symptomatic of a much wider problem with the Crofting Commission which has gained an unwelcome reputation for its high-handed, overbearing attitude towards good people doing their best to hold crofting together.

Mrs Grant goes on to say:-

The whole system of crofting tenure is in a very parlous state and it needs the support of a regulatory body which acts firmly and fairly in the crofting interest.  Instead, we have a bull-in-the-china shop approach which is undermining the work of well-run crofting villages, for reasons that seem to be random rather than for any consistent, coherent reason.

The Crofting Commission is a creature of statute and nobody is empowered to behave as a law unto himself.  There must be an urgent inquiry, relating to Upper Coll and also more generally, to find if the Commission has acted beyond its powers and whether its recent behaviour is consistent with the interests of the crofting community.

The Editorial in this week’s West Highland Free Press brands the Crofting Commission’s actions at Upper Coll as “high-handed, insulting and wrong”. It states:-

Every single one of the eight commissioners should be aware that this crisis is now their responsibility. They must take it upon themselves to resolve a serious situation before suffering the ignominy of ministerial or even legal intervention.

Patrick Krause, Chief Executive of the Scottish Crofting Federation, has asked:-

What on earth is going on? How many others are there who have been intimidated and bullied into submission under threat of removal?

He has gone on to state:-

It is clear that there has to be a review by the Scottish Government of how the commission works and what its objective is.

The Scottish Crofting Federation yesterday issued open letters to the Crofting Commissioners and to the Minister for the Environment, Climate Change and Land Reform. They call upon the Crofting Commission to make a public statement on what is behind their actions. They request the Scottish Government to carry out “a full review of the situation as soon as possible before the damage is irreversible”.

It has been stated that “crofters are so intimidated by the Crofting Commission that they will not speak out publicly“. Now that some crofters are actually beginning to do so hopefully more will tell their stories. From what I can see this is the crofting worlds equivalent of the ‘Panama Papers‘. There is likely to be many more revelations on the actings of the Crofting Commission surrounding ‘Common Clearances’ and other crofting issues.

In 1883 a Royal Commission (The Napier Commission) was set up by Gladstone’s Liberal Government. Its purpose was ‘to inquire into the conditions of the crofters and cottars in the Highlands and Islands of Scotland’ and everything concerning them. This came on the back of The Highland Clearances and ‘The Battle of the Braes’ where the Braes crofters stood up against the 50 policemen brought in from Glasgow following the loss of their hill pasture on Ben Lee and a rent strike in protest. The Report by the Napier Commission resulted in the first Crofters Act in 1886 providing security of tenure for crofters.

130 years after security of tenure was given to crofters a new form of clearance is happening in the Highlands and Islands: The clearance of common grazings committees by the Crofting Commission. They are wielding power in an unjustified and brutal manner reminiscent of landlords from the nineteenth century. We are about to see I believe ‘The Battle of Great Glen House’ (this time perhaps fought with paper and ink rather than stones) and the Scottish Government must now institute an inquiry into the actings of the Crofting Commission and everything concerning them.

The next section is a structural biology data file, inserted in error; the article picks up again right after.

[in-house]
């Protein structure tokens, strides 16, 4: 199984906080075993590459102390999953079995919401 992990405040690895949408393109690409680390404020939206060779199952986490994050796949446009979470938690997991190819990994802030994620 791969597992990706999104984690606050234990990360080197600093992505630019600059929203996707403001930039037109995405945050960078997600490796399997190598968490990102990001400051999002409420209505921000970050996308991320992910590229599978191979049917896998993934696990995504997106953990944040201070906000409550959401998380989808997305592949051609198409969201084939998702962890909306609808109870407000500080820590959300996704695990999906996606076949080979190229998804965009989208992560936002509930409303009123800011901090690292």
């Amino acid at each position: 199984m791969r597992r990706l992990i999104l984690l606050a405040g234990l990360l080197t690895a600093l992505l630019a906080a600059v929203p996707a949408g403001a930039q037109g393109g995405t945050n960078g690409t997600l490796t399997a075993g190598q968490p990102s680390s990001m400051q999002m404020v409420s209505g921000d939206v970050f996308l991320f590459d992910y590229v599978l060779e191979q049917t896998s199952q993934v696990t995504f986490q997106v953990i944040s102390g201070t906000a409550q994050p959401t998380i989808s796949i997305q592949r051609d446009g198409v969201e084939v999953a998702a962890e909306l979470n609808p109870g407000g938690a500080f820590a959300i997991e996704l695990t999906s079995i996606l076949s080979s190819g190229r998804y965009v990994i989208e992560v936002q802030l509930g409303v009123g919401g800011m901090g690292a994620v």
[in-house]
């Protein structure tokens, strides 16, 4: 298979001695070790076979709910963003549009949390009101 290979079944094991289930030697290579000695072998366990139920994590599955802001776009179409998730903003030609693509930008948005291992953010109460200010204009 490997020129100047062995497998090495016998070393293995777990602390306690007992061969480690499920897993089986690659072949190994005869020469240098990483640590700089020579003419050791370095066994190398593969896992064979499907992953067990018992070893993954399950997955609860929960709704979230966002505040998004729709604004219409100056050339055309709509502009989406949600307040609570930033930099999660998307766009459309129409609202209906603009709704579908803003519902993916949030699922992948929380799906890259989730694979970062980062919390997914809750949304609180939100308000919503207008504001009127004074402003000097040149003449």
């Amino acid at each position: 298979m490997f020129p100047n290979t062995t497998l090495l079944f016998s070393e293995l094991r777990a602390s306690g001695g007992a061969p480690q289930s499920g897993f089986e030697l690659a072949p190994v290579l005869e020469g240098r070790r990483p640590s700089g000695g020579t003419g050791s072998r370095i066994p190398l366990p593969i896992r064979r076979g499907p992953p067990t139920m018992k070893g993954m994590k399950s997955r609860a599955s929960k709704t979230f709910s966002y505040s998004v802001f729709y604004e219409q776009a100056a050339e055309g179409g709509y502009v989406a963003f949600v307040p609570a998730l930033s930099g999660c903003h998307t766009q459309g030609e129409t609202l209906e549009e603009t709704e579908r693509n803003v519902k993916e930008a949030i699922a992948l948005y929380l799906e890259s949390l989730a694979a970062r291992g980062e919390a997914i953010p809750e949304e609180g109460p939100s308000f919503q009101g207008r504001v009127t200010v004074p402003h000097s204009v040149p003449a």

Brian Inkster

Crofting Commissioners do the Hokey Pokey

Crofting Commissioners do the Hokey Pokey

Shake it all about

The Crofting Commission have announced the election of Colin Kennedy as their new Convener.

The secret ballot, overseen by the Crofting Commission’s Chief Executive, came following the delegation of the selection of the new Convener to Commissioners by Scotland’s Crofting Minister Dr Aileen McLeod.

Ian George Macdonald was voted in as Vice Convener, a position previously held by Colin Kennedy.

These elections follow on from a period of conflict within the Commission which resulted in the resignation of former Convener, Susan Walker, who was appointed to that position by the Scottish Government.

Back in April it was reported by The Herald that at least 5 commissioners had requisitioned a special meeting of the Crofting Commission in order to move a motion of no confidence in Susan Walker. The report claimed that there had been growing concern amongst her fellow commissioners over her style of leadership with it being alleged that she had assumed the role of an executive chair, rather than that of primus inter pares – first among equals. It was also suggested that she had been closer to officials in Edinburgh and Inverness, than to her commissioner colleagues.

What some have called a “witch-hunt” resulted in Susan Walker resigning both as Convener of the Crofting Commission and as a commissioner.

Following her departure Crofting Minister Dr Aileen McLeod said:-

“I would like to thank Susan for all of her hard work and for making such a positive contribution to crofting during her time as commissioner and convener. I have been impressed by her vision and passion for crofting and Scotland’s crofting communities, as well as her expertise and her many achievements since taking office.”

Colin Kennedy will now take up the post of Convener until 31 March 2017, covering the remaining tenure for the current Board.

Mr Kennedy said:-

“I would like to thank the Commissioners for voting me in to the role of Convener.  I am looking forward to working with the Board and staff in delivering the express will of Parliament contained in crofting legislation and effectively regulating crofting.”